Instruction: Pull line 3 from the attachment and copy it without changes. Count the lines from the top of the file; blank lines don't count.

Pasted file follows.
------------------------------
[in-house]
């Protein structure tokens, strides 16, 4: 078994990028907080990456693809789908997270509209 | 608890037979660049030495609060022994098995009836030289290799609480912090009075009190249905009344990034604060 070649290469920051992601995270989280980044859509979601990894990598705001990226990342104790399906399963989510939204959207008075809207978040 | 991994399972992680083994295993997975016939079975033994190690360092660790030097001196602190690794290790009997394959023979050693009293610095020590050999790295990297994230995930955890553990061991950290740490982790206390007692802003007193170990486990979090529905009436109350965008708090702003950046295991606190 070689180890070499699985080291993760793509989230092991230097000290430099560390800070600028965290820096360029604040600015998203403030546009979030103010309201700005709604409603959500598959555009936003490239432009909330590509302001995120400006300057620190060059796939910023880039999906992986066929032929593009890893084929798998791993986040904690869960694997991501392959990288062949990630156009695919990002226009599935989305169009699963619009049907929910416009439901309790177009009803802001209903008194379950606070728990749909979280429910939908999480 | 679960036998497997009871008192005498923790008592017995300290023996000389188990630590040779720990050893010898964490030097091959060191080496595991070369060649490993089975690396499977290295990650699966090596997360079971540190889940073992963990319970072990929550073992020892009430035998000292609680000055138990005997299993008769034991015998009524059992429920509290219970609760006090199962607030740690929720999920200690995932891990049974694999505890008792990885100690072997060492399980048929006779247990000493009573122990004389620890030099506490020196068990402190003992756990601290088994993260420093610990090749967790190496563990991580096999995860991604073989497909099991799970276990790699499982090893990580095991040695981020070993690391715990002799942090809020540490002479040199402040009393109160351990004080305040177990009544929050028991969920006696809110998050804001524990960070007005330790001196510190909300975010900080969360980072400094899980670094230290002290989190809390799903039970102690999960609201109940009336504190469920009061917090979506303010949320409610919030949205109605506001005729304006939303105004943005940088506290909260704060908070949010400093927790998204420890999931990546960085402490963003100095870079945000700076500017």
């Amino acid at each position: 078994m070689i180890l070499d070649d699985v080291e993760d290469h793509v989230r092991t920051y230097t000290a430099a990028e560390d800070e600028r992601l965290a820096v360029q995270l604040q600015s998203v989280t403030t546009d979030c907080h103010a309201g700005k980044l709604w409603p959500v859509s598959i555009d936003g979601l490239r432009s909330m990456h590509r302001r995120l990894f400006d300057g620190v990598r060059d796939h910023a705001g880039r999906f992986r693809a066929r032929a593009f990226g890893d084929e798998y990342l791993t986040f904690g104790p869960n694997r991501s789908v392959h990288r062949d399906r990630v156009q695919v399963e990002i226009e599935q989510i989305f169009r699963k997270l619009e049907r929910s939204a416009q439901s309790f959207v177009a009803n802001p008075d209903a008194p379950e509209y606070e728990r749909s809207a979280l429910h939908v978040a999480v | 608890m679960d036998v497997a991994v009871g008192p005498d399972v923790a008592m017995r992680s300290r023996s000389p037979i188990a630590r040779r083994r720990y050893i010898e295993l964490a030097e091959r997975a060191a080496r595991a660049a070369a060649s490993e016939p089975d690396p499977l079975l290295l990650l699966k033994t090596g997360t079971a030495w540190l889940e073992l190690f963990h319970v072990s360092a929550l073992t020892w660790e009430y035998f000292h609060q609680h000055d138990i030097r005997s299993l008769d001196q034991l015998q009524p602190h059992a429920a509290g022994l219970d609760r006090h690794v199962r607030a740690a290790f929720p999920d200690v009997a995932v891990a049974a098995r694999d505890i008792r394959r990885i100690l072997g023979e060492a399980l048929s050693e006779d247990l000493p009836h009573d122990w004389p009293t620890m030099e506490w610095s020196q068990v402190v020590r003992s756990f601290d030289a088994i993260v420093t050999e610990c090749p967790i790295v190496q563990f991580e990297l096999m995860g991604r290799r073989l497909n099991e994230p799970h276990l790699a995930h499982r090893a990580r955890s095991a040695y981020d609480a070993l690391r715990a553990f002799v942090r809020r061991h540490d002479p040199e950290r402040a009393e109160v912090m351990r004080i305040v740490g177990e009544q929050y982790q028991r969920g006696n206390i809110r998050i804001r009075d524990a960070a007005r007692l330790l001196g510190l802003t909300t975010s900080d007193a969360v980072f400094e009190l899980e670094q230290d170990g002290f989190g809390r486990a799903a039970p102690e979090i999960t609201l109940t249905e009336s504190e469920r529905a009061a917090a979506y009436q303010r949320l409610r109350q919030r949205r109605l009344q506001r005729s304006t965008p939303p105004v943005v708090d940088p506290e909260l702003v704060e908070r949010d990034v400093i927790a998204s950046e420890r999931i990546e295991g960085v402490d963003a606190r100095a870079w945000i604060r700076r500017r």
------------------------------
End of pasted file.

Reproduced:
């Amino acid at each position: 078994m070689i180890l070499d070649d699985v080291e993760d290469h793509v989230r092991t920051y230097t000290a430099a990028e560390d800070e600028r992601l965290a820096v360029q995270l604040q600015s998203v989280t403030t546009d979030c907080h103010a309201g700005k980044l709604w409603p959500v859509s598959i555009d936003g979601l490239r432009s909330m990456h590509r302001r995120l990894f400006d300057g620190v990598r060059d796939h910023a705001g880039r999906f992986r693809a066929r032929a593009f990226g890893d084929e798998y990342l791993t986040f904690g104790p869960n694997r991501s789908v392959h990288r062949d399906r990630v156009q695919v399963e990002i226009e599935q989510i989305f169009r699963k997270l619009e049907r929910s939204a416009q439901s309790f959207v177009a009803n802001p008075d209903a008194p379950e509209y606070e728990r749909s809207a979280l429910h939908v978040a999480v | 608890m679960d036998v497997a991994v009871g008192p005498d399972v923790a008592m017995r992680s300290r023996s000389p037979i188990a630590r040779r083994r720990y050893i010898e295993l964490a030097e091959r997975a060191a080496r595991a660049a070369a060649s490993e016939p089975d690396p499977l079975l290295l990650l699966k033994t090596g997360t079971a030495w540190l889940e073992l190690f963990h319970v072990s360092a929550l073992t020892w660790e009430y035998f000292h609060q609680h000055d138990i030097r005997s299993l008769d001196q034991l015998q009524p602190h059992a429920a509290g022994l219970d609760r006090h690794v199962r607030a740690a290790f929720p999920d200690v009997a995932v891990a049974a098995r694999d505890i008792r394959r990885i100690l072997g023979e060492a399980l048929s050693e006779d247990l000493p009836h009573d122990w004389p009293t620890m030099e506490w610095s020196q068990v402190v020590r003992s756990f601290d030289a088994i993260v420093t050999e610990c090749p967790i790295v190496q563990f991580e990297l096999m995860g991604r290799r073989l497909n099991e994230p799970h276990l790699a995930h499982r090893a990580r955890s095991a040695y981020d609480a070993l690391r715990a553990f002799v942090r809020r061991h540490d002479p040199e950290r402040a009393e109160v912090m351990r004080i305040v740490g177990e009544q929050y982790q028991r969920g006696n206390i809110r998050i804001r009075d524990a960070a007005r007692l330790l001196g510190l802003t909300t975010s900080d007193a969360v980072f400094e009190l899980e670094q230290d170990g002290f989190g809390r486990a799903a039970p102690e979090i999960t609201l109940t249905e009336s504190e469920r529905a009061a917090a979506y009436q303010r949320l409610r109350q919030r949205r109605l009344q506001r005729s304006t965008p939303p105004v943005v708090d940088p506290e909260l702003v704060e908070r949010d990034v400093i927790a998204s950046e420890r999931i990546e295991g960085v402490d963003a606190r100095a870079w945000i604060r700076r500017r």